By Lauren Kramer
Although Nate wants to be an alien for Purim, all the other boys are dressing up as superheroes.
He asks his two dads for input and learns that it’s OK to be yourself, and that it may seem lonely at times to follow your own instincts, but doing so can also give you strength.
That’s the gist of The Purim Superhero, a children’s book by Vancouver author Elizabeth Kushner published by KarBen, which recently won Keshet’s LGBT Jewish children’s book contest.
The book is about a gay Jewish family and being different, Kushner says. “My favourite books are about more than one thing at once, and let the reader, at least to some extent, find their own message in the story, and that’s what I tried to accomplish with The Purim Superhero,” she reflects.
“So, for one child, the most important aspect of this book may be that Nate has same-sex parents, while another may be reassured by the idea that there’s more than one way to be a boy, and someone else might like that there are aliens in it –or superheroes, for that matter.”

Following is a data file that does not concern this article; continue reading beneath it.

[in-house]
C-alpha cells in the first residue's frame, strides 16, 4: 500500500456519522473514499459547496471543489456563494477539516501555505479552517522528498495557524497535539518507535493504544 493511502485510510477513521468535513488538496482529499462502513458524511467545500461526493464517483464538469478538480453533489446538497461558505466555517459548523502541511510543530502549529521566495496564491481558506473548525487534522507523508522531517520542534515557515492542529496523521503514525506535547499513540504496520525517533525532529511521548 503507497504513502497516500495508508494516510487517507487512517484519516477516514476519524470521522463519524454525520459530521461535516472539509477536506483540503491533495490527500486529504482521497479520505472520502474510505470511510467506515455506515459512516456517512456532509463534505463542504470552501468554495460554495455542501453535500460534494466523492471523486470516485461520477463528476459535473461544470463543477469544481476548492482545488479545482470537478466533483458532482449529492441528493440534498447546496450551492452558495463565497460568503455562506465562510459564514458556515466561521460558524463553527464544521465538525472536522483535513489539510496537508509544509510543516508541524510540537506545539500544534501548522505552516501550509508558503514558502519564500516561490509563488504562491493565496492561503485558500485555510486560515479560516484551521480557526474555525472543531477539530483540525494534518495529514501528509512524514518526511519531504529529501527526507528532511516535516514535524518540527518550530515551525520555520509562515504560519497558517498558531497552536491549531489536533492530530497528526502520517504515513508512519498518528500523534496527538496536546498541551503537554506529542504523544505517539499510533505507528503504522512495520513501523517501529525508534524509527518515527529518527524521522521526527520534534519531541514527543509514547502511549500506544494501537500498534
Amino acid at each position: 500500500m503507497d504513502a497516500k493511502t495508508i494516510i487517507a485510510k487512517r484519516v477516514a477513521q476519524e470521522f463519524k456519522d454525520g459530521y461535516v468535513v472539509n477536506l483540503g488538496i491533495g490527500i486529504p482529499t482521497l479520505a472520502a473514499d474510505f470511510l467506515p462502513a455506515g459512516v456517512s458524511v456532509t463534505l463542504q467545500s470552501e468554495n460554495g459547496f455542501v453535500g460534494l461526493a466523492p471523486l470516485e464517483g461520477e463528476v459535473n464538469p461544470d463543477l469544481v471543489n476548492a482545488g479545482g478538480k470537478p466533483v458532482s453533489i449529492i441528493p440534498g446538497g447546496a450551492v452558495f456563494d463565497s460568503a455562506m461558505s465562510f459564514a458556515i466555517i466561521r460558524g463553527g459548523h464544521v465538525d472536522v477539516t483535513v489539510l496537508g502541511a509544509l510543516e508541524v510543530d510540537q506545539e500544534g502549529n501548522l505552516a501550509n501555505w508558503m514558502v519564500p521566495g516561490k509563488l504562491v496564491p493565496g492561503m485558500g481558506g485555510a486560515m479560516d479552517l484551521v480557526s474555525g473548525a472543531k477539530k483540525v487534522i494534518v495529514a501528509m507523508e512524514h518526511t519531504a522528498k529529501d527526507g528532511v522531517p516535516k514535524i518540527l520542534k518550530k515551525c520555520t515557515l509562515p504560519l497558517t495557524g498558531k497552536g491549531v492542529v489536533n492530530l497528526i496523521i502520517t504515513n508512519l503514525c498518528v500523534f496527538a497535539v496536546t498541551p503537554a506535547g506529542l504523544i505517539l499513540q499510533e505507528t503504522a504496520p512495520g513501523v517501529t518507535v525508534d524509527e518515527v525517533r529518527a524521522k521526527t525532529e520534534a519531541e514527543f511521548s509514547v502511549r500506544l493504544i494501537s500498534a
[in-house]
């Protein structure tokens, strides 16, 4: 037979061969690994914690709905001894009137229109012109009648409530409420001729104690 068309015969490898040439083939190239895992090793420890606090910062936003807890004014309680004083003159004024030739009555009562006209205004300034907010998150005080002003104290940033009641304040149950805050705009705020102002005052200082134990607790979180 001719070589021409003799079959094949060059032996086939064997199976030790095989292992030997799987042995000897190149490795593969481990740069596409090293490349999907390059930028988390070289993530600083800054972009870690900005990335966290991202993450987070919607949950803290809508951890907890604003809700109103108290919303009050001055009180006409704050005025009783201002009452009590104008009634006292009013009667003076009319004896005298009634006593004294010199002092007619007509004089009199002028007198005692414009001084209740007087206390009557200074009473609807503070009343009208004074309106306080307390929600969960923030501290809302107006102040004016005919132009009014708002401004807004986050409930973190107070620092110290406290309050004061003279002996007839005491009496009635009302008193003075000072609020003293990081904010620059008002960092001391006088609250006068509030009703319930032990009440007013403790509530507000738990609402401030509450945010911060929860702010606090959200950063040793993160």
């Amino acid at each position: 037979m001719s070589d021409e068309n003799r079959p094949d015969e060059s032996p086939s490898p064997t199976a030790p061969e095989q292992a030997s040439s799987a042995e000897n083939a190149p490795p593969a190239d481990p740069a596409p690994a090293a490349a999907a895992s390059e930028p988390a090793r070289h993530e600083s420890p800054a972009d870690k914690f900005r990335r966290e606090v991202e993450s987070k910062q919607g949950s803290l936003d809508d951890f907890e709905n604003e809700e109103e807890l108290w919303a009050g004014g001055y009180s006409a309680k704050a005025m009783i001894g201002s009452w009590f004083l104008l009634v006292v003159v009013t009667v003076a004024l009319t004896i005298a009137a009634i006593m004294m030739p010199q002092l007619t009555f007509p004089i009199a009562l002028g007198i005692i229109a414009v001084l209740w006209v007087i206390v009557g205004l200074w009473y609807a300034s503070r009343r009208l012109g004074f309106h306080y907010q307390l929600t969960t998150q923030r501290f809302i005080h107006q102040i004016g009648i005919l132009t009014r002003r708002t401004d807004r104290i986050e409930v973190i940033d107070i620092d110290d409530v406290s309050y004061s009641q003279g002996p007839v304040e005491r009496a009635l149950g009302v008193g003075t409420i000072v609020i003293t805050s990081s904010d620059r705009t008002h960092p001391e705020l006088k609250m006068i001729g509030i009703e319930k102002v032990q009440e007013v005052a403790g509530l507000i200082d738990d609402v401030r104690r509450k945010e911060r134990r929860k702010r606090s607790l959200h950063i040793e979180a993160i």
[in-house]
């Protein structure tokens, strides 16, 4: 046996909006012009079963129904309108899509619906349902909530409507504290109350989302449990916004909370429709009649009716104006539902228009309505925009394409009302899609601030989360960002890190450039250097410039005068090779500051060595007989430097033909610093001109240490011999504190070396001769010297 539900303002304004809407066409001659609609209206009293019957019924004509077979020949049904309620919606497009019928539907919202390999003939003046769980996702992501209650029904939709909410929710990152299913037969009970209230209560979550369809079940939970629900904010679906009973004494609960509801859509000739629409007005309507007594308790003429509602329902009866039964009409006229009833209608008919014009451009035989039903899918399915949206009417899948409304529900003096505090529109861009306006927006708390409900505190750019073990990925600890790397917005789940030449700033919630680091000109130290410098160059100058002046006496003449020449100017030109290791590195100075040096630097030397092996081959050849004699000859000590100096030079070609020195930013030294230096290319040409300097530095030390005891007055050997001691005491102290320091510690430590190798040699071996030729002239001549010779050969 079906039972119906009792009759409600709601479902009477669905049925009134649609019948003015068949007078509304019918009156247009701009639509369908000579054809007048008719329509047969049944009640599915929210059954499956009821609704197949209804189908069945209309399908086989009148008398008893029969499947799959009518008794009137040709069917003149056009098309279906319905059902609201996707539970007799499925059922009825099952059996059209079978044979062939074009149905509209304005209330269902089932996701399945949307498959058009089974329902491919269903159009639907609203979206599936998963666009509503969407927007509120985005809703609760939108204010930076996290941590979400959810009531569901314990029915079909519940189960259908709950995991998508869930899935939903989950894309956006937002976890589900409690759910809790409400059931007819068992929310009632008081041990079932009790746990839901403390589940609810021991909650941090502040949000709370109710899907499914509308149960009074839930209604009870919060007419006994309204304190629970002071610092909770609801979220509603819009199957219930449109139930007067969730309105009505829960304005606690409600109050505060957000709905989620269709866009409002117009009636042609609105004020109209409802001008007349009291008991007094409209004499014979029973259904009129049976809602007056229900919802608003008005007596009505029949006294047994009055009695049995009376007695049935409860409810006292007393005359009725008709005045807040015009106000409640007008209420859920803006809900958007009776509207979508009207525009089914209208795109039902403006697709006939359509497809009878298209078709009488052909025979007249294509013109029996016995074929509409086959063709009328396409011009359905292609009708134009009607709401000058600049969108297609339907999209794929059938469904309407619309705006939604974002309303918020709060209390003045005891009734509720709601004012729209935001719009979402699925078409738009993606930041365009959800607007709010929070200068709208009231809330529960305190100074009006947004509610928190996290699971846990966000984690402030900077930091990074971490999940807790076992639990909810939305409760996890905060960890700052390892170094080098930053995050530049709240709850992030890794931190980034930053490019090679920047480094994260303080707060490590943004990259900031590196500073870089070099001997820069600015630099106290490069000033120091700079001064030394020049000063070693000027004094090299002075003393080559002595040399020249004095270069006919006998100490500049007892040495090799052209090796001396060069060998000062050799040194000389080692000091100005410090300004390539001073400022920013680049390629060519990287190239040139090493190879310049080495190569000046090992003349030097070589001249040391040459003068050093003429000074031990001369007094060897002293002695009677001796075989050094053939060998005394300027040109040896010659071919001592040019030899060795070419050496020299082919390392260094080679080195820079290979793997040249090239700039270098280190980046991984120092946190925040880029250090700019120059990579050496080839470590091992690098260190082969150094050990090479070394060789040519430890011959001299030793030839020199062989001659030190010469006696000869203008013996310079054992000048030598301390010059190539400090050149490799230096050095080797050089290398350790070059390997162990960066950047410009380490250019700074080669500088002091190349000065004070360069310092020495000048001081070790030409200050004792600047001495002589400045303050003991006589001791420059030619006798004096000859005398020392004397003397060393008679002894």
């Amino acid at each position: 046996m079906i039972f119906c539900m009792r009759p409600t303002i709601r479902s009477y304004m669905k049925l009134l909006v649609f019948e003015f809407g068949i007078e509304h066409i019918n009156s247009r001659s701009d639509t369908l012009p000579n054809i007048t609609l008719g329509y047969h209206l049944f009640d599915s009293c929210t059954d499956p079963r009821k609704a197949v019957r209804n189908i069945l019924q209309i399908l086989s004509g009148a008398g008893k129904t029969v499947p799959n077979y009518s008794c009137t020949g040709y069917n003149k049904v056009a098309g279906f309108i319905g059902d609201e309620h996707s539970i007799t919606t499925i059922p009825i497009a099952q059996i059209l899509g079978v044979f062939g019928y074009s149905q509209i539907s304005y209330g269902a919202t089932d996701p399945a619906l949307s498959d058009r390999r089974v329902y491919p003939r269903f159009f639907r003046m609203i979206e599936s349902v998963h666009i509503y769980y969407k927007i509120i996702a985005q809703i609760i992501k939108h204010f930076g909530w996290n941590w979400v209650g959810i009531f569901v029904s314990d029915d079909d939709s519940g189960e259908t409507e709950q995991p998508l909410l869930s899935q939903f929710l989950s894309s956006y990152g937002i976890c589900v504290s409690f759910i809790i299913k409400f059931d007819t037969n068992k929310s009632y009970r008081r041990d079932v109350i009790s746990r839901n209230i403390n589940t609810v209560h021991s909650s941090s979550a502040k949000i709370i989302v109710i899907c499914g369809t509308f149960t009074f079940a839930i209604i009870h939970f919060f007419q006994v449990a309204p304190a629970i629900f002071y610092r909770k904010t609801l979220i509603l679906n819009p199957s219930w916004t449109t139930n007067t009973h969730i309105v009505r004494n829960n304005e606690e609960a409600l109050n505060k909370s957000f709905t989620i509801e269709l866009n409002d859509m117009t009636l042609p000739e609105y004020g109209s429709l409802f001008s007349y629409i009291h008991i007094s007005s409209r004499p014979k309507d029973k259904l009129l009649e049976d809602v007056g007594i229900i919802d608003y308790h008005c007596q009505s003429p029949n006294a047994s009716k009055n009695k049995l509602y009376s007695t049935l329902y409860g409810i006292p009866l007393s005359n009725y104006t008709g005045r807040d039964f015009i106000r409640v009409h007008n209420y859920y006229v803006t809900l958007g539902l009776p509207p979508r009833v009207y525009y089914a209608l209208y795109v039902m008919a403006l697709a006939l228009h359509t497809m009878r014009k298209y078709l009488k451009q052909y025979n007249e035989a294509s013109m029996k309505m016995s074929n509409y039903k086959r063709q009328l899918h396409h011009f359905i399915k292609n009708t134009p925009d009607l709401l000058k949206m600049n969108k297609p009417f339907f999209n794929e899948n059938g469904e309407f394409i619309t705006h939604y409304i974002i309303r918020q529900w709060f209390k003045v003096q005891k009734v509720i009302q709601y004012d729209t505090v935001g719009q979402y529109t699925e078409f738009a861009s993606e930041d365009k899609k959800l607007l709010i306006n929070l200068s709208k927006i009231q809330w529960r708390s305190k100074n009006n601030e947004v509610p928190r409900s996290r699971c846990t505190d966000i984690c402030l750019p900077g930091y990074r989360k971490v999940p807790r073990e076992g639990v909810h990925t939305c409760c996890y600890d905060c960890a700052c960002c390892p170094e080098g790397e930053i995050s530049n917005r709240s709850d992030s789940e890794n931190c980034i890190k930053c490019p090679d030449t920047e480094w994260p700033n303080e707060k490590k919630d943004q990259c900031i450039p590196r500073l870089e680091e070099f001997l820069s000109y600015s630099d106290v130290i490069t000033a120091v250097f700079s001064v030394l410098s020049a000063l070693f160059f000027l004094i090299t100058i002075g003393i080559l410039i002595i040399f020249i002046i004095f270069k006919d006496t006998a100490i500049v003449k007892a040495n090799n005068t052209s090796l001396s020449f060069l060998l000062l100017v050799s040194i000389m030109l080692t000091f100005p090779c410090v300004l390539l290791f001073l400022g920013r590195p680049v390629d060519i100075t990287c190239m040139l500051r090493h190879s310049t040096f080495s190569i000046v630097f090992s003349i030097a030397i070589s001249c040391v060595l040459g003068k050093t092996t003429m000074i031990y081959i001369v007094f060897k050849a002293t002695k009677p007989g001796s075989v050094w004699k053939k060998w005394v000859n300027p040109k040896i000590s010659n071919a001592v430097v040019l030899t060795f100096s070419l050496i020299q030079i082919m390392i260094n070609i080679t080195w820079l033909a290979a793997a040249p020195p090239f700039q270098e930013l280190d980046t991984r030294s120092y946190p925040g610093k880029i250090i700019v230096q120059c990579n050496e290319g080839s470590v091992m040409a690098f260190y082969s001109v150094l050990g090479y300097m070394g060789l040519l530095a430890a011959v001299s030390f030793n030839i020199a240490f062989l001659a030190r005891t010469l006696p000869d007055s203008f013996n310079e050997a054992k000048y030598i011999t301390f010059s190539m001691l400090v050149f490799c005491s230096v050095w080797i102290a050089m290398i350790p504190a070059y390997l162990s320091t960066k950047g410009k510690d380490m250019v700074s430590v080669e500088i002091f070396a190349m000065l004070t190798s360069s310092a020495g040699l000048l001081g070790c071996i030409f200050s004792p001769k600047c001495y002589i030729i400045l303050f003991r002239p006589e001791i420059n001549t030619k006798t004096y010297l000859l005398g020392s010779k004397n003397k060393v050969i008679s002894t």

Herself a Jewish parent, lesbian, writer and librarian for the Vancouver Public Library, Kushner saysthe holiday of Purim presented a perfect opportunity to tell the story.
“Purim seemed like such a natural theme for a children’s book, with many of the appealing qualities of Halloween and April Fool’s Day. It’s about ‘coming out’ as yourself – Esther is a great example of someone who comes out of the closet for a good cause – and I thought that would be a good setting for a book about a kid with gay parents and a costume crisis.”
She gave her character two dads rather than two moms because, she says, there aren’t as many children’s books featuring two-dad families.
“I wanted my male protagonist to have trusted adults in his life who were also not conventionally masculine – hence Nate’s dads, who, without making too big a deal out of it, cook, and sew, and are very nurturing.”
On tour to promote The Purim Superhero, (Kulanu Toronto was scheduled to have a live chat with her on its Facebook page on Feb. 17) Kushner is thrilled her book has been so warmly received and hopes it will encourage kids to respect what’s individual and unique in themselves.
“I hope it will teach them to pay attention to the voice inside themselves that tells them what’s important to them. I think both of those are very Jewish values, and that living them takes a fair bit of courage,” she says.
The Purim Superhero is intended for kids age four through nine.